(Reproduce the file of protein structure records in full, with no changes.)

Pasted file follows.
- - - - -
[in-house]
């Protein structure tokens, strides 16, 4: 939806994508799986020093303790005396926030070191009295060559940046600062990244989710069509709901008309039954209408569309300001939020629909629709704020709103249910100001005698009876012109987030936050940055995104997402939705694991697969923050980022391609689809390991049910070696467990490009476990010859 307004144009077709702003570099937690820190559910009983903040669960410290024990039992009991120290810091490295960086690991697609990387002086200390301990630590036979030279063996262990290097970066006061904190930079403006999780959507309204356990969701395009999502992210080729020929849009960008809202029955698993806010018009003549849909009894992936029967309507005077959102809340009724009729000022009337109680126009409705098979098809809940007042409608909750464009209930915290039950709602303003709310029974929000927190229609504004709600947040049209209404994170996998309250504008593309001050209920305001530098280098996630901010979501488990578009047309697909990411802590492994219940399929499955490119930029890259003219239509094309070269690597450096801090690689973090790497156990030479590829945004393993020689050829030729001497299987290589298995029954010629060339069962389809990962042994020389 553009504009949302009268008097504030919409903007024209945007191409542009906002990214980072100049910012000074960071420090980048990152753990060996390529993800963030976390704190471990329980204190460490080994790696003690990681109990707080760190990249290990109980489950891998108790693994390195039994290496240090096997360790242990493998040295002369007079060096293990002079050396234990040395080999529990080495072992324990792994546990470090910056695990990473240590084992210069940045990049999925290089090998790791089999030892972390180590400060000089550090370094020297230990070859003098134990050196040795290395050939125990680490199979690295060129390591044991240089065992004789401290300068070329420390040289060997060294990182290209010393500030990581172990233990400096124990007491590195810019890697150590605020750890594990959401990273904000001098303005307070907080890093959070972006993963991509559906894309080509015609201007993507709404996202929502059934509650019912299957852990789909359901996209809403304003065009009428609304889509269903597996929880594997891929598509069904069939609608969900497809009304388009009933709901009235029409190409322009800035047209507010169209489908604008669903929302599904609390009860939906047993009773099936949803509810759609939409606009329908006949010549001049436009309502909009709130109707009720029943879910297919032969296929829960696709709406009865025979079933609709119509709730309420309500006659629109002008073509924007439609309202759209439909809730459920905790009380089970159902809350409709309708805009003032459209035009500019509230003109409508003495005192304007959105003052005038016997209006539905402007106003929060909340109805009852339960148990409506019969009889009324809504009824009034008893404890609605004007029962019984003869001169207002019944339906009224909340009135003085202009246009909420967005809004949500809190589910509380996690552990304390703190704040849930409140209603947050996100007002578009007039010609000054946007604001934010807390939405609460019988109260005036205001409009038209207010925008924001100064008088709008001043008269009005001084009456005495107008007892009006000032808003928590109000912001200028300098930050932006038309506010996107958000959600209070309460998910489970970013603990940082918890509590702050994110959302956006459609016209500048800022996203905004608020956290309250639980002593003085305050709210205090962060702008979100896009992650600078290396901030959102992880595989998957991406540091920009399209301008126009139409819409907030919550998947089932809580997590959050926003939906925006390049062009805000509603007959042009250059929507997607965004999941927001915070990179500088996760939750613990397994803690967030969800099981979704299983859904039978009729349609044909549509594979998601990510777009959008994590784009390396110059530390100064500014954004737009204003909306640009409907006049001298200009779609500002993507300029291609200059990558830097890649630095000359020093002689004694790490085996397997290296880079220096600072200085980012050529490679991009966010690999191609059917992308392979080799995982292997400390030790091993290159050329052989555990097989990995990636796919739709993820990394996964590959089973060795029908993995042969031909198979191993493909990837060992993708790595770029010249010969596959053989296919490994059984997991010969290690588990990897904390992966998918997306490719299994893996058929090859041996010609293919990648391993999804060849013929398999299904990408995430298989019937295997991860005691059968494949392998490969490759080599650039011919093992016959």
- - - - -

[in-house]
């Protein structure tokens, strides 16, 4: 939806994508799986020093303790005396926030070191009295060559940046600062990244989710069509709901008309039954209408569309300001939020629909629709704020709103249910100001005698009876012109987030936050940055995104997402939705694991697969923050980022391609689809390991049910070696467990490009476990010859 307004144009077709702003570099937690820190559910009983903040669960410290024990039992009991120290810091490295960086690991697609990387002086200390301990630590036979030279063996262990290097970066006061904190930079403006999780959507309204356990969701395009999502992210080729020929849009960008809202029955698993806010018009003549849909009894992936029967309507005077959102809340009724009729000022009337109680126009409705098979098809809940007042409608909750464009209930915290039950709602303003709310029974929000927190229609504004709600947040049209209404994170996998309250504008593309001050209920305001530098280098996630901010979501488990578009047309697909990411802590492994219940399929499955490119930029890259003219239509094309070269690597450096801090690689973090790497156990030479590829945004393993020689050829030729001497299987290589298995029954010629060339069962389809990962042994020389 553009504009949302009268008097504030919409903007024209945007191409542009906002990214980072100049910012000074960071420090980048990152753990060996390529993800963030976390704190471990329980204190460490080994790696003690990681109990707080760190990249290990109980489950891998108790693994390195039994290496240090096997360790242990493998040295002369007079060096293990002079050396234990040395080999529990080495072992324990792994546990470090910056695990990473240590084992210069940045990049999925290089090998790791089999030892972390180590400060000089550090370094020297230990070859003098134990050196040795290395050939125990680490199979690295060129390591044991240089065992004789401290300068070329420390040289060997060294990182290209010393500030990581172990233990400096124990007491590195810019890697150590605020750890594990959401990273904000001098303005307070907080890093959070972006993963991509559906894309080509015609201007993507709404996202929502059934509650019912299957852990789909359901996209809403304003065009009428609304889509269903597996929880594997891929598509069904069939609608969900497809009304388009009933709901009235029409190409322009800035047209507010169209489908604008669903929302599904609390009860939906047993009773099936949803509810759609939409606009329908006949010549001049436009309502909009709130109707009720029943879910297919032969296929829960696709709406009865025979079933609709119509709730309420309500006659629109002008073509924007439609309202759209439909809730459920905790009380089970159902809350409709309708805009003032459209035009500019509230003109409508003495005192304007959105003052005038016997209006539905402007106003929060909340109805009852339960148990409506019969009889009324809504009824009034008893404890609605004007029962019984003869001169207002019944339906009224909340009135003085202009246009909420967005809004949500809190589910509380996690552990304390703190704040849930409140209603947050996100007002578009007039010609000054946007604001934010807390939405609460019988109260005036205001409009038209207010925008924001100064008088709008001043008269009005001084009456005495107008007892009006000032808003928590109000912001200028300098930050932006038309506010996107958000959600209070309460998910489970970013603990940082918890509590702050994110959302956006459609016209500048800022996203905004608020956290309250639980002593003085305050709210205090962060702008979100896009992650600078290396901030959102992880595989998957991406540091920009399209301008126009139409819409907030919550998947089932809580997590959050926003939906925006390049062009805000509603007959042009250059929507997607965004999941927001915070990179500088996760939750613990397994803690967030969800099981979704299983859904039978009729349609044909549509594979998601990510777009959008994590784009390396110059530390100064500014954004737009204003909306640009409907006049001298200009779609500002993507300029291609200059990558830097890649630095000359020093002689004694790490085996397997290296880079220096600072200085980012050529490679991009966010690999191609059917992308392979080799995982292997400390030790091993290159050329052989555990097989990995990636796919739709993820990394996964590959089973060795029908993995042969031909198979191993493909990837060992993708790595770029010249010969596959053989296919490994059984997991010969290690588990990897904390992966998918997306490719299994893996058929090859041996010609293919990648391993999804060849013929398999299904990408995430298989019937295997991860005691059968494949392998490969490759080599650039011919093992016959």